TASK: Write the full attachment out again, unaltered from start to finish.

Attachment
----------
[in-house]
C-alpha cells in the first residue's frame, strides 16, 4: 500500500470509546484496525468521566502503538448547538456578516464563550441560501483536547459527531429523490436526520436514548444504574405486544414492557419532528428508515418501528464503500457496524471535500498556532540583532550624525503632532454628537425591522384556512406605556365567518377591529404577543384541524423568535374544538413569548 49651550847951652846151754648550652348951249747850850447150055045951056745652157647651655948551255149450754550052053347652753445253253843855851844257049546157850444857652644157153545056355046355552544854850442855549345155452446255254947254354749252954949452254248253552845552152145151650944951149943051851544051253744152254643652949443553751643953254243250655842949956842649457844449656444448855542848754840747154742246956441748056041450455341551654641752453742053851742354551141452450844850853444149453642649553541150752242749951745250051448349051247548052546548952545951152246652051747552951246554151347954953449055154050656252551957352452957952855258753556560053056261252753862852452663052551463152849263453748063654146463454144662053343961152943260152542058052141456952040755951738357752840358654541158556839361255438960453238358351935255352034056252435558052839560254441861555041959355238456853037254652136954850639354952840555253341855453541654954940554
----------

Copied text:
[in-house]
C-alpha cells in the first residue's frame, strides 16, 4: 500500500470509546484496525468521566502503538448547538456578516464563550441560501483536547459527531429523490436526520436514548444504574405486544414492557419532528428508515418501528464503500457496524471535500498556532540583532550624525503632532454628537425591522384556512406605556365567518377591529404577543384541524423568535374544538413569548 49651550847951652846151754648550652348951249747850850447150055045951056745652157647651655948551255149450754550052053347652753445253253843855851844257049546157850444857652644157153545056355046355552544854850442855549345155452446255254947254354749252954949452254248253552845552152145151650944951149943051851544051253744152254643652949443553751643953254243250655842949956842649457844449656444448855542848754840747154742246956441748056041450455341551654641752453742053851742354551141452450844850853444149453642649553541150752242749951745250051448349051247548052546548952545951152246652051747552951246554151347954953449055154050656252551957352452957952855258753556560053056261252753862852452663052551463152849263453748063654146463454144662053343961152943260152542058052141456952040755951738357752840358654541158556839361255438960453238358351935255352034056252435558052839560254441861555041959355238456853037254652136954850639354952840555253341855453541654954940554